El Priorat is 4km shorter than 2012 but is a classic Rallye de España test. It is fast initially, and undulates throughout, the length requiring drivers to look after their tyres and brakes. The most recognisable section is the El Molar hairpin, where huge crowds line the road along the straight after the junction.
How the action unfolded:
Dani Sordo claimed his second win this morning in a Citroen DS3 to climb to second behind Sebastien Ogier on the Rally de Espana leaderboard.
Huge crowds gathered at the El Molar hairpin to roar on the Spaniard and he responded by beating Ogier by 2.9sec. He moved ahead of Jari-Matti Latvala by five-tenths of a second and reduced the margin from Ogier to 6.5sec.
Constant braking and hard cornering on the smooth asphalt placed huge demands on brakes and tyres. Data from the finish line showed brake temperatures on some cars exceeded 600°C, while figures for the tyres were over 100°C.
Such extremes required competitors to manage their driving style, as Sordo explained. “I couldn’t push more because there’s too much grip and the car moved. I tried to push, push because I knew Ogier was close, but at the same time I wanted to save the tyres,” he said.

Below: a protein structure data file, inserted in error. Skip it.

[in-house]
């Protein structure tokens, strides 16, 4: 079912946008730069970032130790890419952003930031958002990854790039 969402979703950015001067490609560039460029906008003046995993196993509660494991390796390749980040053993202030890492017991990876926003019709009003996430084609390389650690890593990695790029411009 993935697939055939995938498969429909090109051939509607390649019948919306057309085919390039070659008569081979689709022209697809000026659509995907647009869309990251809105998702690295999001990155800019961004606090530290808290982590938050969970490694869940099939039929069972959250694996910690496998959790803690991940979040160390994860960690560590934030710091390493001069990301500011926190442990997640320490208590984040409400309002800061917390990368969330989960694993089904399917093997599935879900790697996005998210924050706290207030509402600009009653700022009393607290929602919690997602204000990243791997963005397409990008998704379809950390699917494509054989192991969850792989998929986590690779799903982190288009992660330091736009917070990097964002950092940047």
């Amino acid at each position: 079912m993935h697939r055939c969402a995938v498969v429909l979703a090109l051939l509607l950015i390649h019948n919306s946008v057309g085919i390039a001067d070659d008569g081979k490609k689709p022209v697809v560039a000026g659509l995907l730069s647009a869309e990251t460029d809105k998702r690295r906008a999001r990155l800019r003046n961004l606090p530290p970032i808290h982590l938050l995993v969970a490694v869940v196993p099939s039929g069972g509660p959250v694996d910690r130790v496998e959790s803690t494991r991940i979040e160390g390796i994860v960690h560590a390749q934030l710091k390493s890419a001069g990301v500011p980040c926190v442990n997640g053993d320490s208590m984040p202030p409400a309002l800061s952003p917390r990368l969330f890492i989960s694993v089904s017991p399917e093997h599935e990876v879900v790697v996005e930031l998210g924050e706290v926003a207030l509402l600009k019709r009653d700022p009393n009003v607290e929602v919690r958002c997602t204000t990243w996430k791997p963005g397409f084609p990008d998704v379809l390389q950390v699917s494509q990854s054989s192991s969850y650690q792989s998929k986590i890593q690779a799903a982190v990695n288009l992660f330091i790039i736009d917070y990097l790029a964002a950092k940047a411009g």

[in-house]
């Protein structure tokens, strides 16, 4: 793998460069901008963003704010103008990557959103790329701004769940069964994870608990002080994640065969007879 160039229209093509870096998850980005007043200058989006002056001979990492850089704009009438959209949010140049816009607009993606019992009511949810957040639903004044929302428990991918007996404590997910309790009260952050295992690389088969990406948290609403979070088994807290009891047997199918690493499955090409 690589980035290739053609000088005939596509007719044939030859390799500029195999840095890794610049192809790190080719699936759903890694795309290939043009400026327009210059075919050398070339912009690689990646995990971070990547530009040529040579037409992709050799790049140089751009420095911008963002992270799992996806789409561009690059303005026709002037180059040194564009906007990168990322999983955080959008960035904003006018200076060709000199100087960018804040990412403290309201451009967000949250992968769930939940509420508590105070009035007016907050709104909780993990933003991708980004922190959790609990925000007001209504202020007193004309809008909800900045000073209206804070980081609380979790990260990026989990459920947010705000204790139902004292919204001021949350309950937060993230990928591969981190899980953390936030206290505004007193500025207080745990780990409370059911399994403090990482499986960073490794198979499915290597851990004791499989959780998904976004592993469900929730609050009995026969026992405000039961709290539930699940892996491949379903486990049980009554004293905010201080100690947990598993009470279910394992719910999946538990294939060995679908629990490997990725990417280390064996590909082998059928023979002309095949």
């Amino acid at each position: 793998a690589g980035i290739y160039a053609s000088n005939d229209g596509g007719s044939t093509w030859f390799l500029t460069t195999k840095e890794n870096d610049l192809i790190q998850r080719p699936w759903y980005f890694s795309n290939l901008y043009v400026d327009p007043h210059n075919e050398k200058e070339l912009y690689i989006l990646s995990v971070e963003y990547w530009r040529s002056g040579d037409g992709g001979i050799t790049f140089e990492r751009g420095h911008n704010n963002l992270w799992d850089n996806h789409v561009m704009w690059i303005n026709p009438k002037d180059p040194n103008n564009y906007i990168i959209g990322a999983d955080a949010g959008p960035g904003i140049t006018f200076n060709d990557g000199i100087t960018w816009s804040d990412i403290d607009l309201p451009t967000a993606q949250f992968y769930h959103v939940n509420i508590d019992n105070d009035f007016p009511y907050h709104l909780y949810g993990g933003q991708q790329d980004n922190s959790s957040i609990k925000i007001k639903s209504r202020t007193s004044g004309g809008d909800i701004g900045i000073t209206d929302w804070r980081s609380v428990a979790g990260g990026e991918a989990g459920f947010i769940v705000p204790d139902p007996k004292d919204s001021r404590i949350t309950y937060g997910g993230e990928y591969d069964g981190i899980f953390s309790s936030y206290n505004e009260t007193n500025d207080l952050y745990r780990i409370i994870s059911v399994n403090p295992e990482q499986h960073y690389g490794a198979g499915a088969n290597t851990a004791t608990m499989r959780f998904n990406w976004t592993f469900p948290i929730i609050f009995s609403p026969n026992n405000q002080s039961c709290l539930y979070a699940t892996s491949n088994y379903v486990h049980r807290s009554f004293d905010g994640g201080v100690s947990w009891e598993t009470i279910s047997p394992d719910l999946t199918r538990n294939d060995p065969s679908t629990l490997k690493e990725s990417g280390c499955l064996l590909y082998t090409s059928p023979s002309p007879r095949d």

Ogier echoed his rival’s thoughts and apparently dismissed any prospect of playing tactics later today to engineer a better running position for tomorrow’s gravel tests.
“It was a long stage and you can’t push all the way with the tyres. I don’t want to calculate and slow down tonight, I just have fun in the car and we will see. I say again, I’m not scared to open the road tomorrow,” said the Volkswagen Polo R pilot. Bluff or not?
Latvala was third in another Polo R, despite feeling uncomfortable on a newly-laid asphalt section midway through. “It lasts for 6-8km and I didn’t drive well. It was slippery and I didn’t find a rhythm with my braking,” said the Finn.
Mikko Hirvonen and Thierry Neuville were split by a second in the stage, although Neuville’s Ford Fiesta RS holds the upper hand over Hirvonen’s DS3 on the leaderboard by 3.6sec. However, the Belgian is still perplexed at his lack of pace.
“I’m pushing to the maximum but there’s nothing I can do for the moment. I don’t know why I’m losing time. I feel like I’m driving well so we must look at the settings. There’s something strange but I have no idea,” he explained.
Evgeny Novikov rounded off the top six, more than 17sec ahead of Qatar M-Sport team-mate Mads Ostberg, who is gradually coming to terms with his Fiesta RS.
“It felt a bit better. It’s not even close to enough, but it’s going in a better direction and I feel more comfortable. We’ll try to work a bit more on the car and see if that can help us,” said the Norwegian.
Just behind was World Rally Car debutant Hayden Paddon, the Kiwi still struggling with the rhythm in his Fiesta RS. “When I push the car understeers and if I back off to compensate, I don’t carry the corner speed. It’s a fine line but I haven’t found the answer yet,” he said.
Jose Suarez and Pontus Tidemand, second and third in the JWRC standings, rolled their Fiesta R2s at the same point early in the stage. Neither continued but no injuries were reported.